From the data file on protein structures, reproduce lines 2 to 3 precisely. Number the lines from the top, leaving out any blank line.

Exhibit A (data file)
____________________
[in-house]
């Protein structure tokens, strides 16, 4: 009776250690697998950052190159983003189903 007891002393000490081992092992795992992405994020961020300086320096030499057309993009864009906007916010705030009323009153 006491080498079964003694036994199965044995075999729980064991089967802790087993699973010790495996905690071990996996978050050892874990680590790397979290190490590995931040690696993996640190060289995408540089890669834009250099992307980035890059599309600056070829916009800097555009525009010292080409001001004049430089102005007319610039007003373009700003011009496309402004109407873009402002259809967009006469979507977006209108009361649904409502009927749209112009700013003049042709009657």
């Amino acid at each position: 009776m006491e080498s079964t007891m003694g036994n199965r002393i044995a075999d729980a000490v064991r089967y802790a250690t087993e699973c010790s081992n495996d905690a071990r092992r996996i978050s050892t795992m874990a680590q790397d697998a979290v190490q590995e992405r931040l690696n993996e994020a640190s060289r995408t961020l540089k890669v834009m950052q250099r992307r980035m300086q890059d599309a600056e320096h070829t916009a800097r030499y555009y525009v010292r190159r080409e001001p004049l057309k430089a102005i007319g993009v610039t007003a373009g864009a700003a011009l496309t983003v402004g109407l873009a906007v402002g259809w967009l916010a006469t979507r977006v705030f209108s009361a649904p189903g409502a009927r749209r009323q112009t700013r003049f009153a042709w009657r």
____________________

């Protein structure tokens, strides 16, 4: 009776250690697998950052190159983003189903 007891002393000490081992092992795992992405994020961020300086320096030499057309993009864009906007916010705030009323009153 006491080498079964003694036994199965044995075999729980064991089967802790087993699973010790495996905690071990996996978050050892874990680590790397979290190490590995931040690696993996640190060289995408540089890669834009250099992307980035890059599309600056070829916009800097555009525009010292080409001001004049430089102005007319610039007003373009700003011009496309402004109407873009402002259809967009006469979507977006209108009361649904409502009927749209112009700013003049042709009657």
């Amino acid at each position: 009776m006491e080498s079964t007891m003694g036994n199965r002393i044995a075999d729980a000490v064991r089967y802790a250690t087993e699973c010790s081992n495996d905690a071990r092992r996996i978050s050892t795992m874990a680590q790397d697998a979290v190490q590995e992405r931040l690696n993996e994020a640190s060289r995408t961020l540089k890669v834009m950052q250099r992307r980035m300086q890059d599309a600056e320096h070829t916009a800097r030499y555009y525009v010292r190159r080409e001001p004049l057309k430089a102005i007319g993009v610039t007003a373009g864009a700003a011009l496309t983003v402004g109407l873009a906007v402002g259809w967009l916010a006469t979507r977006v705030f209108s009361a649904p189903g409502a009927r749209r009323q112009t700013r003049f009153a042709w009657r």